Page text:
Fighting Cancer With Your Own Cells

As scientists find innovative ways to harness the body’s own immune system to fight cancer, the FDA is working fast to review and recommend treatments with the most life-saving potential. Just months after the FDA fast-tracked approval of a novel method of treatment for cancers based on specific biomarkers instead of the location of the body where the cancer originated, the agency is now closer to approving cancer treatment that utilizes genetically engineered cells from the patient’s own immune system.

This form of immunotherapy treatment is named adoptive cell transfer (ACT) and involves modifying the body’s T cells (cells produced by the thymus gland which play a key role in immunity) in a lab before reintroducing them back into the patient. This method is known among the medical community as using a “living drug” because it involves using the patient’s own body to recognize and re-produce the new cells.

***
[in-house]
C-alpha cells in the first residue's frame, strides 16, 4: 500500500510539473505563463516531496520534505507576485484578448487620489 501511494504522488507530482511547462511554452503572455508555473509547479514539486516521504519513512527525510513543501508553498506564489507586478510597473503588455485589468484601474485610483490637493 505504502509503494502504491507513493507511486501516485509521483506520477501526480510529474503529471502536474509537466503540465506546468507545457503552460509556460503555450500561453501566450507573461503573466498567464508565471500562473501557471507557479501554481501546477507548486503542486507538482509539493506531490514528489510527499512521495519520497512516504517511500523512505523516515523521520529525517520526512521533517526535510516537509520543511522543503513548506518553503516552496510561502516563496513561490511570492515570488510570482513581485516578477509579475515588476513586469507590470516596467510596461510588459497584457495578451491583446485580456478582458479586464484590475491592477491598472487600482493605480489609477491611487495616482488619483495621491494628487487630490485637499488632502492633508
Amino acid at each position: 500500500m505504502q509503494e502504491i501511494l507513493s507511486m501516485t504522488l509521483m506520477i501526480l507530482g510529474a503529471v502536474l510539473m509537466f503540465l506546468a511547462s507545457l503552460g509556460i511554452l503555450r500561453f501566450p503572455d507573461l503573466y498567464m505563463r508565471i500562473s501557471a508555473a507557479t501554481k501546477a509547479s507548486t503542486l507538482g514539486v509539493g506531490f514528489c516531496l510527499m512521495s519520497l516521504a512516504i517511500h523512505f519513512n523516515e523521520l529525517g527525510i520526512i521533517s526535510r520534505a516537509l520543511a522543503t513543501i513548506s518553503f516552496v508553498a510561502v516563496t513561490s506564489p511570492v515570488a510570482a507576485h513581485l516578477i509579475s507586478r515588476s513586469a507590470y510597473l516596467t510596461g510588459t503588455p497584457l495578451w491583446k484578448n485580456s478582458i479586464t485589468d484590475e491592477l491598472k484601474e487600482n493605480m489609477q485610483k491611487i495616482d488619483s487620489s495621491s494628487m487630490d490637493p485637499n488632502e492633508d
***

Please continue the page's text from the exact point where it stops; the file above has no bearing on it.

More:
When the patient’s T cells are collected, they are genetically modified to produce protein receptors on their surface called chimeric antigen receptors (CARs). These proteins help the T cells recognize another protein specific to the tumor cells. The cells are multiplied in the lab before being reinserted into the patient where they are multiplied again by the body as they destroy the cancerous cells. Although costly at about $500,000 per infusion and requiring specific and thorough training to administer, this method of treatment has been promising, producing remission in 83% of patients.

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